<setvar action="Set">0</setvar> <displayfeedback linkrefid="1 False"/>
</respcondition>
</resprocessing>
<itemfeedback ident="0 True" view="Candidate">
</itemfeedback>
<itemfeedback ident="1 False" view="Candidate">
</itemfeedback>
</item>
</questestinterop>
.
QTI XML has successfully established itself as a way of exchanging questions. For a long time, it was the most downloaded of all the IMS specifications, and many vendors support it. One problem with the language is that it allows description of a very wide variety of possible questions, not just those that are commonly used, and so it’s quite complex. Another problem is that (partly as it is a Specification, not a Standard) there’s ambiguity and disagreement on some of the finer points. In practice, you can exchange questions using QTI XML, especially multiple choice questions, but you often have to clean them up a bit to deal with different assumptions in different tools. At present, QTI version 1.2 is the reigning version, but IMS are working on an improved QTI version 2, and one day this will probably take over from version 1.

Understanding Common eLearning Standards

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Posted by Tom King

I’ve prepared a video podcast which is your introduction to key interoperability standards for elearning. It also serves as my introduction to video podcasts. Your feedback on both the content and the style will be put to use as I continue the series—so please post comments or send email.

The video for Part 1 provides a quick overview of the need for interoperability standards, the names of the keys standards, and the types of interoperability they support. Part 1 addresses AICC, ADL SCORM, IEEE LTSC and IMS specifications at a high level. It introduces the concepts of run-time communication, content packaging, and meta-data.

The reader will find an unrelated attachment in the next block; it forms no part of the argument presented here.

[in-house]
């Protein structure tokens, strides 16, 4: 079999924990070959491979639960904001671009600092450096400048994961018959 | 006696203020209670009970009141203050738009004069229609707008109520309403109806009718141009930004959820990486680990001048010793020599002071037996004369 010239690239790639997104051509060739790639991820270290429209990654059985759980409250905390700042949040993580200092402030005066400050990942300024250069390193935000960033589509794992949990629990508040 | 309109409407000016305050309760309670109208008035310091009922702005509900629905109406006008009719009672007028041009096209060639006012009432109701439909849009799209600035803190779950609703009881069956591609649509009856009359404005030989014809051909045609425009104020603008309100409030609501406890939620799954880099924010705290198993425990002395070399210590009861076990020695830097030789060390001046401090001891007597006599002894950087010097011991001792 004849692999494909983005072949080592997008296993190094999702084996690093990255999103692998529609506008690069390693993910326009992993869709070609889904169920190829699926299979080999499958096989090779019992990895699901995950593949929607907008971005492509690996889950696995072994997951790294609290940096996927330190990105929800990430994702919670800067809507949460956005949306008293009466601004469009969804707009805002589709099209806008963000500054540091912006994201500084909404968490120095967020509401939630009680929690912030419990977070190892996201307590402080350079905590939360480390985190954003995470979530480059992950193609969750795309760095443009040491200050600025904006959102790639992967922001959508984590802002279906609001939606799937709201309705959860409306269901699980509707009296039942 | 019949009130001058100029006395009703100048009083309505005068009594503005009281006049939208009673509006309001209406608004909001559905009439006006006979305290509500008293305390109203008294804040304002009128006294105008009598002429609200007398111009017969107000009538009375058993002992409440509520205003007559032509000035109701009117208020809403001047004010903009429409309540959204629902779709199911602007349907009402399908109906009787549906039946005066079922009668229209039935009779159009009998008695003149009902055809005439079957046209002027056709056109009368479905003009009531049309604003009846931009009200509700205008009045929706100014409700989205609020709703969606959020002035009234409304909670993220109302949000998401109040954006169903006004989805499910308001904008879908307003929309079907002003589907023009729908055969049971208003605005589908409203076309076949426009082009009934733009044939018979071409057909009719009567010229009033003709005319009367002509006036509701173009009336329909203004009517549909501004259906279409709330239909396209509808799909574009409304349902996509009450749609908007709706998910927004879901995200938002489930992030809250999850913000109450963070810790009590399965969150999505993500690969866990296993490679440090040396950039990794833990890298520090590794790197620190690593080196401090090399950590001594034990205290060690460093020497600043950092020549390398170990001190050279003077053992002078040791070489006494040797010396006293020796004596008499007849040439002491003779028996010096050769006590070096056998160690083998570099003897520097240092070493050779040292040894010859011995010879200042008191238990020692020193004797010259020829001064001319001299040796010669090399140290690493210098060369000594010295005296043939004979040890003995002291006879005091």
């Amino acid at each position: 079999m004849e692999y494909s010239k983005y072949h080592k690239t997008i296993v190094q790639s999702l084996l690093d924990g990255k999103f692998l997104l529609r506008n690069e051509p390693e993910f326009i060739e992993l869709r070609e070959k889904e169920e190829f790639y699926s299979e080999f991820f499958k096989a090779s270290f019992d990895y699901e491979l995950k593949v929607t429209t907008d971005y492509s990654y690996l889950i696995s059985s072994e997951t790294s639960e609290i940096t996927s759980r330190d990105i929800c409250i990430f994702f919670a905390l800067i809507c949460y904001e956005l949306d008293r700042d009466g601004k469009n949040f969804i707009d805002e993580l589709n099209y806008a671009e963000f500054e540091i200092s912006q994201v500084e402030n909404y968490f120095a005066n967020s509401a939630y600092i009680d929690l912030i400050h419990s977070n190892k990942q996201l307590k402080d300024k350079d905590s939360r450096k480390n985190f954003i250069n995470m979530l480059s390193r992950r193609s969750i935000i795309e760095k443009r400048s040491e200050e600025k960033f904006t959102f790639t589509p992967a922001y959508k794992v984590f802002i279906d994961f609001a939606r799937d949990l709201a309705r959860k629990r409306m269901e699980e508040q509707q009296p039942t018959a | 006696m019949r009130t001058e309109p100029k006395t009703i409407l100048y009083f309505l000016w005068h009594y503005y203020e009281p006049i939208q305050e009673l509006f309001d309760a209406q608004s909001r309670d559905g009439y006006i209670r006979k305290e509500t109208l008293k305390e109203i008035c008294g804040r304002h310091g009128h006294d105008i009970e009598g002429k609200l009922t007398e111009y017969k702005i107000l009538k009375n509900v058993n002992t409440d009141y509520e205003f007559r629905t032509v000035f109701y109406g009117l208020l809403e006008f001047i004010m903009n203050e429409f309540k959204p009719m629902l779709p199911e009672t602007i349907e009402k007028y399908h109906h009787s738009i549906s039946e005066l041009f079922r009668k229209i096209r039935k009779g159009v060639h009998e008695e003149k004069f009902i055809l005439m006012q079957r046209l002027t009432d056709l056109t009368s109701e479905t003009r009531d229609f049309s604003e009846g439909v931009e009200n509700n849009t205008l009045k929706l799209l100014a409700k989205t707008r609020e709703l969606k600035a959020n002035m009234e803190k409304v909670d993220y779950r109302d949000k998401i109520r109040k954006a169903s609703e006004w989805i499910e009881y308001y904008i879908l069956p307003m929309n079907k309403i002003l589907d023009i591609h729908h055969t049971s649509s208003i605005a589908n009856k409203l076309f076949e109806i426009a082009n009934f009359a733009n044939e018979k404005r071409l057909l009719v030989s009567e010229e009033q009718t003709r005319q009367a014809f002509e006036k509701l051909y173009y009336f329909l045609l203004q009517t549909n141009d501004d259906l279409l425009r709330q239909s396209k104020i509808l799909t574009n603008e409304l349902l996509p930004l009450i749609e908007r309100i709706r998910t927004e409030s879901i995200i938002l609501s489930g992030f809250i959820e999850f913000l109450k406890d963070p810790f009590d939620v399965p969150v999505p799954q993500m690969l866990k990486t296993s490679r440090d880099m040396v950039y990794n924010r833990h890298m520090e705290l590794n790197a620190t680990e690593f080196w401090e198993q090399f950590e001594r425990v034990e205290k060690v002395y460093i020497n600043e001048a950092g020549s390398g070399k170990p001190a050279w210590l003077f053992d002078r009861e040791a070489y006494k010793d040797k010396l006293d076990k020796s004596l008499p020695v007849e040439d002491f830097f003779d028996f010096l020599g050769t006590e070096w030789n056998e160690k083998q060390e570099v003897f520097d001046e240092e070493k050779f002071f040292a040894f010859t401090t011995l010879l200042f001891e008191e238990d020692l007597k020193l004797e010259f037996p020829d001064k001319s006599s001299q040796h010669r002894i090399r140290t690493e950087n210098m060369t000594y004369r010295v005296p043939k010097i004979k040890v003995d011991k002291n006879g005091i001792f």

I hope you find it a good refresher if you are already somewhat knowledgeable about these standards, and an excellent introduction if you are new to most of this.

Why QTI really matters

john_small Posted by John Kleeman

Questionmark has been a long time supporter of QTI XML. QTI XML is a language that describes  questions in XML in a way that is platform and technology neutral.

Questions take a long time to write, and it’s important that they can survive in computerized form as technology changes. At Questionmark, our customers often need to take questions constructed in an older system, sometimes a discontinued system, and move them into Questionmark software. When the legacy questions are in QTI XML, this is reasonably straightforward. When the questions are held deep inside a proprietary database or other structure, it can be more challenging to move them into another system.

Eric Shepherd, Paul Roberts and myself were part of the original IMS team that created QTI XML, and Eric led the team that created and evangelized it for many years. Steve Lay, before he joined Questionmark was one of the leaders of the QTI version 2 initiative. Questionmark as a company is a keen supporter of QTI XML – it’s a good way for our customers to be confident that questions are likely to survive into the long term future.

Version 1.2.1 of the IMS QTI specification was finalized in 2003 and is supported by Questionmark Perception and in our Content Converter application .

image

IMS has been working for many years on a version 2 of IMS QTI, and version 2.0 was introduced and finalized, and then a draft version 2.1. You may have seen some controversy recently as the IMS has withdrawn the draft version 2.1 of QTI, removing it from their website saying that they want to review it and change it.

Version 2.1 of QTI XML has been in draft form for a couple of years, and although Questionmark hasn’t yet supported it, very many projects have done so, and there is concern from those who have implemented it that their work might not be valid when 2.1 or 2.2 is finalized. See Rowin Young of CETIS’s blog for one perspective on this.

I’d like to reassure our customers that Questionmark continues to support QTI XML version 1.2.1 and will expect to support later versions of QTI XML when formally released as final and open specifications.